Georgia was beaten by Alabama in Tuscaloosa Saturday night. There is no soft-peddling that the Tide out-executed the Bulldogs. Execution is the direct result of coaching, and Kirby Smart himself said after the game, “They out-coached us.” Kirby is right. Nick Saban and his staff had a better plan Saturday, and Alabama beat Georgia.
What did not happen in Western Alabama last weekend was a beatdown. Alabama did not just walk onto the field and dominate UGA. That statement is especially true when one looks at line play.
Alabama knew that the Dawgs would bring lots of speedy guys to rush their very accurate but relatively immobile quarterback. Everyone that Georgia plays knows the same thing. The trick is to either block Georgia’s onrushing linemen, linebacker(s), and possibly a defensive back, or as Mac Jones did all night, get his passes off before the rush got to him. Yes, the guys in white hurried Jones often, but the slants and other relatively short patterns allowed him to get the ball to his playmakers in space consistently.
Bama’s offensive line did not blow the Dawgs off the ball. However, Alabama’s excellent offensive line was able to fight off Georgia’s defense long enough for Mr. Jones to place the ball downfield accurately. No mean feat when one considers the speed and athleticism of the personnel that Kirby employed against them.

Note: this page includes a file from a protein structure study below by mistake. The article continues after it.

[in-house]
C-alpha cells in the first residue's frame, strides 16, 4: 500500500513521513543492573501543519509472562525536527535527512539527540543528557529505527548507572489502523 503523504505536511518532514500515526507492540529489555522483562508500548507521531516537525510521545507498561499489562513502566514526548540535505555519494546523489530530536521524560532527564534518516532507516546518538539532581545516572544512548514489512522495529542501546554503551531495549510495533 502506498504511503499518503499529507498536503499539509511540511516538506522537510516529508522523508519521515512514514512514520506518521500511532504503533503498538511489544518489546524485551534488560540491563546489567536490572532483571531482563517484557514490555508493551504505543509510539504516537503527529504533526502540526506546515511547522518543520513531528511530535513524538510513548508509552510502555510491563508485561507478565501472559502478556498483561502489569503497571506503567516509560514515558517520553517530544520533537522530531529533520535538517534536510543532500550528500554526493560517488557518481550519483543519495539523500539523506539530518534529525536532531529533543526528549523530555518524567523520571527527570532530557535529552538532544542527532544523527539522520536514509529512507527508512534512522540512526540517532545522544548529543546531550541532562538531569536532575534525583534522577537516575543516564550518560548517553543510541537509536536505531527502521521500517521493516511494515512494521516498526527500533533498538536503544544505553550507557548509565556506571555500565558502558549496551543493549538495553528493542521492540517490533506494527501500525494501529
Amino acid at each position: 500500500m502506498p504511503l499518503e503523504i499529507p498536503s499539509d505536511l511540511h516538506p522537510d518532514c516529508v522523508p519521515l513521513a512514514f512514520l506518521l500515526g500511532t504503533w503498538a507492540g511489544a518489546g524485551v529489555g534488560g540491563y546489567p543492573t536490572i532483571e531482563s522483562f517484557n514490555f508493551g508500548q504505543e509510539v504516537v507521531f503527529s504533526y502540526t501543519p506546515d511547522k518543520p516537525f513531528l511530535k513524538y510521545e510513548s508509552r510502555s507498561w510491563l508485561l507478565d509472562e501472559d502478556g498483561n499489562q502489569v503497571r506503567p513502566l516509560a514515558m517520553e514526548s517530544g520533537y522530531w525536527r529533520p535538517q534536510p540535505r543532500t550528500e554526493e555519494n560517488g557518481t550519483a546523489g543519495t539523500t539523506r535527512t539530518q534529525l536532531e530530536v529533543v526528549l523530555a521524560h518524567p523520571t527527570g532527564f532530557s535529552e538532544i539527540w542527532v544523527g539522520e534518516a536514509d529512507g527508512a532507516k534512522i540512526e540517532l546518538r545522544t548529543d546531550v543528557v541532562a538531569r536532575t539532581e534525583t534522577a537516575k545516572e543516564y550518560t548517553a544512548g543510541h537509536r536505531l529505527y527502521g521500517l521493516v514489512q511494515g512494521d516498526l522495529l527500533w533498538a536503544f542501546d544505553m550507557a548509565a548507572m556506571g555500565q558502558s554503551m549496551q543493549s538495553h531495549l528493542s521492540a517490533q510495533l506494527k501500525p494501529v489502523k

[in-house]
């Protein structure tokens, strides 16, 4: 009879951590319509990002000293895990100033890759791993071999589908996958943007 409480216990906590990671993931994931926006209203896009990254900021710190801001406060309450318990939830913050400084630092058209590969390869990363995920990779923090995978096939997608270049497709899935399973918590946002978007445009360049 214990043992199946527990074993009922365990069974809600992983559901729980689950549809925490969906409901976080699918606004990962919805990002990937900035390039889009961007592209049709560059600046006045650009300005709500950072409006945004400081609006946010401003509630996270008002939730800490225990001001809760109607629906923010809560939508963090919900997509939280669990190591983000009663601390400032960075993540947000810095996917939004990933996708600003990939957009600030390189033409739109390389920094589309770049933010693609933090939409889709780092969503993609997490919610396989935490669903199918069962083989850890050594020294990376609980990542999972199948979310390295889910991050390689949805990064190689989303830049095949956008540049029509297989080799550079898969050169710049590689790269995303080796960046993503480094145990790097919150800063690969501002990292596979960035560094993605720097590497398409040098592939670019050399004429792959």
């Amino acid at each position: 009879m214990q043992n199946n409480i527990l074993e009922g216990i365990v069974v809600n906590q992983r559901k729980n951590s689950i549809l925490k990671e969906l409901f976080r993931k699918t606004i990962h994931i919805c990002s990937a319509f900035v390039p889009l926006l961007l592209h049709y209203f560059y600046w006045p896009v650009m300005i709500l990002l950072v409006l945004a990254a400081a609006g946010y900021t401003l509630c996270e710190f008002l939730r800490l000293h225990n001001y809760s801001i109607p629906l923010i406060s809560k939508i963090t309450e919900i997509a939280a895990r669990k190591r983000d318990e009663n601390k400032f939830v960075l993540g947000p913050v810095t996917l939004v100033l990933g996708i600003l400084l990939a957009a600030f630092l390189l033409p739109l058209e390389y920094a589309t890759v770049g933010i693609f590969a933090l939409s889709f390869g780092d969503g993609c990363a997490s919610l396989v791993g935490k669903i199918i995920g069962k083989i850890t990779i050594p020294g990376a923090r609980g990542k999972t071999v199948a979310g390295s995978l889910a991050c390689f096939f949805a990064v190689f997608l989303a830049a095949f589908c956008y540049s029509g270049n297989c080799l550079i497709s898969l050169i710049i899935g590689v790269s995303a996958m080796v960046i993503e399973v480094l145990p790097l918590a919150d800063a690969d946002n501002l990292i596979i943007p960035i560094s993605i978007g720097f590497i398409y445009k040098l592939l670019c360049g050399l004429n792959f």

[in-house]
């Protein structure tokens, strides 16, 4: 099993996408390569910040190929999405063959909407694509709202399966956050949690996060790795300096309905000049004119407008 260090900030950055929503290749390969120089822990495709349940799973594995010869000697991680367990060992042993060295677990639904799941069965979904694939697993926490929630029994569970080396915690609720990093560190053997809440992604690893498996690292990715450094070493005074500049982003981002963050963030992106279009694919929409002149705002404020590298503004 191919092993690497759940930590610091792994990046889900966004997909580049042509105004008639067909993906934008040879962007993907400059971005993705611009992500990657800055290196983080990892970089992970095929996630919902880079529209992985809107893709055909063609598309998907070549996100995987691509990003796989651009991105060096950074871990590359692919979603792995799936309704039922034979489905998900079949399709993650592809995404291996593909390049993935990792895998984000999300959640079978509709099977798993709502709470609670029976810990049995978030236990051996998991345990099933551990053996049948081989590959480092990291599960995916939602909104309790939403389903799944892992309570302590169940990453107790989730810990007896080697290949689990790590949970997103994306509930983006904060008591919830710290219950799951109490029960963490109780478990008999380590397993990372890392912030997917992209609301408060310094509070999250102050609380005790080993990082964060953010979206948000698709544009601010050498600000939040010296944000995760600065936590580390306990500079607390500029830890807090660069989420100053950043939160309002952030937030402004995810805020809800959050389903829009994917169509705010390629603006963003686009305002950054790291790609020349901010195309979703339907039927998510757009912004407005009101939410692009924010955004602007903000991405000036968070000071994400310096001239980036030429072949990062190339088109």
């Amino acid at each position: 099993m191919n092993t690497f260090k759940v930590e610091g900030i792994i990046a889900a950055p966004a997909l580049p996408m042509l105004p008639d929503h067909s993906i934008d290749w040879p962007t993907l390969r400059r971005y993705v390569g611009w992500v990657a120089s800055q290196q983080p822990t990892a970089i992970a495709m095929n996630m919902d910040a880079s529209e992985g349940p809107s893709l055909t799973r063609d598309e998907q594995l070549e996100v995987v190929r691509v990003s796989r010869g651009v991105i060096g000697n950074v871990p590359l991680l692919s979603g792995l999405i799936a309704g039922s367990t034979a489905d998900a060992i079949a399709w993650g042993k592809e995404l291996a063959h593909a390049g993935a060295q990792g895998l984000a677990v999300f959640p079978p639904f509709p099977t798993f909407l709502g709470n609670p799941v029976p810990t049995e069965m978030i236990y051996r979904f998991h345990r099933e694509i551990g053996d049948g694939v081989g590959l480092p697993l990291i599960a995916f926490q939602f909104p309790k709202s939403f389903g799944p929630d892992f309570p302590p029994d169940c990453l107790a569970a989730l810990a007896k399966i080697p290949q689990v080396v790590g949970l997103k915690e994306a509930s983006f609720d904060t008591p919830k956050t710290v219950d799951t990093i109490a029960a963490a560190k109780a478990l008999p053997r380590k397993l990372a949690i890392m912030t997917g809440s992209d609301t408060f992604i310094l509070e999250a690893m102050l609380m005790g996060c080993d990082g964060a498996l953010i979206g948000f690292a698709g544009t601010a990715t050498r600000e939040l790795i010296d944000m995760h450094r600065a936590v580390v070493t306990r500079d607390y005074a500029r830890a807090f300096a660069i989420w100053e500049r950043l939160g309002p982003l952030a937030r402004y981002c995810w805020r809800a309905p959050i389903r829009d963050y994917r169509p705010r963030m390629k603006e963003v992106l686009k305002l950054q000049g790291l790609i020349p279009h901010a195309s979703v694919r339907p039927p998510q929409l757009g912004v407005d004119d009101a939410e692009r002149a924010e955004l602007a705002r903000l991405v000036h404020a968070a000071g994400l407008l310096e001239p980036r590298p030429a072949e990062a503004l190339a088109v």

This article’s scope is line play, so we must ask what the offensive or defensive lines might have changed that would have reversed the game’s outcome. Of course, one can insist that those groups might have played harder or executed better, but I think the source of the loss in Tuscaloosa lies outside the lines – the offensive and defensive lines, that is. Not that line play gets a pass, just that UGA might have won with similar execution along the lines of scrimmage.
Beatdown then is not my choice of descriptive terms for that game. Coach-down (to coin a phrase) might be a better fit. Alabama correctly anticipated Georgia’s attack and successfully employed their resources to blunt the Bulldog attack on both sides of the ball. Blunt, not destroy.
The foundation of a football team is the line of scrimmage. Big guys on both sides of the ball make it possible for smaller guys to score and defend. The foundation is in place for Georgia to play with anyone in the country.